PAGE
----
An ancient land
One might think that nationhood is something natural in Egypt. Nonetheless, different ideas of the nation have served different political purposes. A turning point in Egypt’s modern history was the anti-colonial Free Officers’ Movement of 1952. It overthrew the monarchy, which had been allied to Britain, in a military coup. Its informal leader was Gamal Abdel Nasser, who became president in 1956.
His proclaimed goal was to build a strong, socialist nation. He celebrated the armed forces as the drivers of modernisation. Dissent was dismissed as serving imperialist powers, and that applied to the Muslim Brothers too. Nasser clamped down on them after one of their members tried to kill him. The irony was that the Muslim Brothers themselves were a result of anti-colonial sentiment. Angry about foreign rule, its founders had turned to the faith. The Brotherhood’s ideology could not be reconciled with Nasser’s.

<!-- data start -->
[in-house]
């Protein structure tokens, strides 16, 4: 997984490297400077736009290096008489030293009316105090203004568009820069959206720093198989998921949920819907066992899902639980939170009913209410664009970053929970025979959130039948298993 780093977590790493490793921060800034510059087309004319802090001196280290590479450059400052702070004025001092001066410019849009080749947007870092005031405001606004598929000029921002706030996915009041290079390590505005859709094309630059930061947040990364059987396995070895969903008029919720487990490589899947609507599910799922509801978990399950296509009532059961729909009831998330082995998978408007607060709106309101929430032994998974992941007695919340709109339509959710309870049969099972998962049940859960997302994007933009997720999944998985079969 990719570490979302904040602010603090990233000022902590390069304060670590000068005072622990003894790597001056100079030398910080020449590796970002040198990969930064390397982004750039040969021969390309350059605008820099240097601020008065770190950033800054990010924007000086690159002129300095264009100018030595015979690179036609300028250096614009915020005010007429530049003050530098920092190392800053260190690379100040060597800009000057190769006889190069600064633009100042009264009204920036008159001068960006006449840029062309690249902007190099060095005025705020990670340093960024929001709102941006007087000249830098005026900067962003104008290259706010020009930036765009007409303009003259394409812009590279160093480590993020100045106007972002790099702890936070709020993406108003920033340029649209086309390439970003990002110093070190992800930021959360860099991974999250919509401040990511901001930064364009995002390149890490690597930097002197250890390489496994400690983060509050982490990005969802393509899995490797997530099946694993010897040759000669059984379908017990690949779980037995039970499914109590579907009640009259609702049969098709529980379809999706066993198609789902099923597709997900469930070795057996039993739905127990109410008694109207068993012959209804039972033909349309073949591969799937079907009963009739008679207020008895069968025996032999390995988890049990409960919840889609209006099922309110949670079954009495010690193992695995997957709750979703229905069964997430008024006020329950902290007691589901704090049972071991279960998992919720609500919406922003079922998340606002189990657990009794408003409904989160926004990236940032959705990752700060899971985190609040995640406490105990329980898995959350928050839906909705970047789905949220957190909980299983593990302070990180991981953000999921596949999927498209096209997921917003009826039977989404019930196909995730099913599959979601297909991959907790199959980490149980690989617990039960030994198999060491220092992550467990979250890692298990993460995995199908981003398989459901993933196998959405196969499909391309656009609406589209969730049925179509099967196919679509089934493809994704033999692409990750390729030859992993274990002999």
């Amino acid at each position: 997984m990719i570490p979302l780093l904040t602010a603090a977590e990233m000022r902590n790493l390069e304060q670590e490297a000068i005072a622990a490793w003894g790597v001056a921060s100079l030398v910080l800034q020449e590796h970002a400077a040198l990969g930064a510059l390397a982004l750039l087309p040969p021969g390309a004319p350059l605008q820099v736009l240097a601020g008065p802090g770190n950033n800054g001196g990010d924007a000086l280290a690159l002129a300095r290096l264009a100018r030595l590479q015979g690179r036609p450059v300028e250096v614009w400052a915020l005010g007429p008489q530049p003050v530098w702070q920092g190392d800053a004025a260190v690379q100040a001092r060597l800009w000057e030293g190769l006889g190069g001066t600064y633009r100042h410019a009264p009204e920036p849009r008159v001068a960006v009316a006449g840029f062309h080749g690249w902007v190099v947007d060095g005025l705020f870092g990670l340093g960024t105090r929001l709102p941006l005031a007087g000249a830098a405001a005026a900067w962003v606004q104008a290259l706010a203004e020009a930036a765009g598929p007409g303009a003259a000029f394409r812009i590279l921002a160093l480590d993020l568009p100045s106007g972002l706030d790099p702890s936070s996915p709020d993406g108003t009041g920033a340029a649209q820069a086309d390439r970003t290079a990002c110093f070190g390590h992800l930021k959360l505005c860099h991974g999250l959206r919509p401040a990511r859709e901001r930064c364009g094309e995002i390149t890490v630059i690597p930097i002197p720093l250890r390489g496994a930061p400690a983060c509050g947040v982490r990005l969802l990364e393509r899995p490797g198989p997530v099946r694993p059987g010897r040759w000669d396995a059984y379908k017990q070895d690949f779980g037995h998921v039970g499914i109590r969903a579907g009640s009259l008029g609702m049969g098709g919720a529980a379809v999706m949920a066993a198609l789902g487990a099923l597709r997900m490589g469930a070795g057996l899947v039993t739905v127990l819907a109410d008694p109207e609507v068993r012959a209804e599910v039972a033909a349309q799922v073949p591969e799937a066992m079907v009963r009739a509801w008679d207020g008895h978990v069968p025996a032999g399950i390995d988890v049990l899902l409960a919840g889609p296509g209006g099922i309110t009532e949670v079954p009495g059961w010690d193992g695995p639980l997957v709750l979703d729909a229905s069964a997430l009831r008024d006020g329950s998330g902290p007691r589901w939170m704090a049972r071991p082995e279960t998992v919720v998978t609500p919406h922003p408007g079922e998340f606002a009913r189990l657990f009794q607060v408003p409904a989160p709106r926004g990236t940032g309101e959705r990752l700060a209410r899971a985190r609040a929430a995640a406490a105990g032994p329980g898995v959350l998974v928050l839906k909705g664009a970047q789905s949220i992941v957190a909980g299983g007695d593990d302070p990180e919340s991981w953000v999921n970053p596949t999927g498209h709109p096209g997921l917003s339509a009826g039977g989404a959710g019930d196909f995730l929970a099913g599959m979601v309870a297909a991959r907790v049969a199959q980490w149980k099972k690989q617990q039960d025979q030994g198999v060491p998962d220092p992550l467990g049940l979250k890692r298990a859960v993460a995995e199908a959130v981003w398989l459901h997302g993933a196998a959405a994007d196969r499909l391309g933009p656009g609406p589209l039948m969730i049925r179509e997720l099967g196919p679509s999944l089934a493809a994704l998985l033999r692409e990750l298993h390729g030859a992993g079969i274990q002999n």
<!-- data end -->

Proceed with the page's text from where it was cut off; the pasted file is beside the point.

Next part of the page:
The regime implemented some redistributive policies such as land reforms. Its idea of nationhood was pan-Arabian however, as Nasser aspired to lead the entire world region. His stance towards Israel was belligerent.
When Nasser died in 1970, Vice President Anwar el-Sadat succeeded him. Sadat, too, relied on the military, but soon purged his government of Nasserists. Some political prisoners, including Islamists, were set free. Sadat’s approach to nationhood was different. His catchphrase was “Egypt comes first”. He cultivated an image of being a devout Muslim, made peace with Israel and made Egypt an ally of the USA.
Islamist groups were upset about the peace agreement with Israel, and Sadat was killed by a Muslim radical in October 1980. Sadat’s successor was Hosni Mubarak, whose rule ended in the Arab Spring of 2011. Mubarak basically carried on Sadat’s policies, but did not emphasise his faith in the same way (see main article).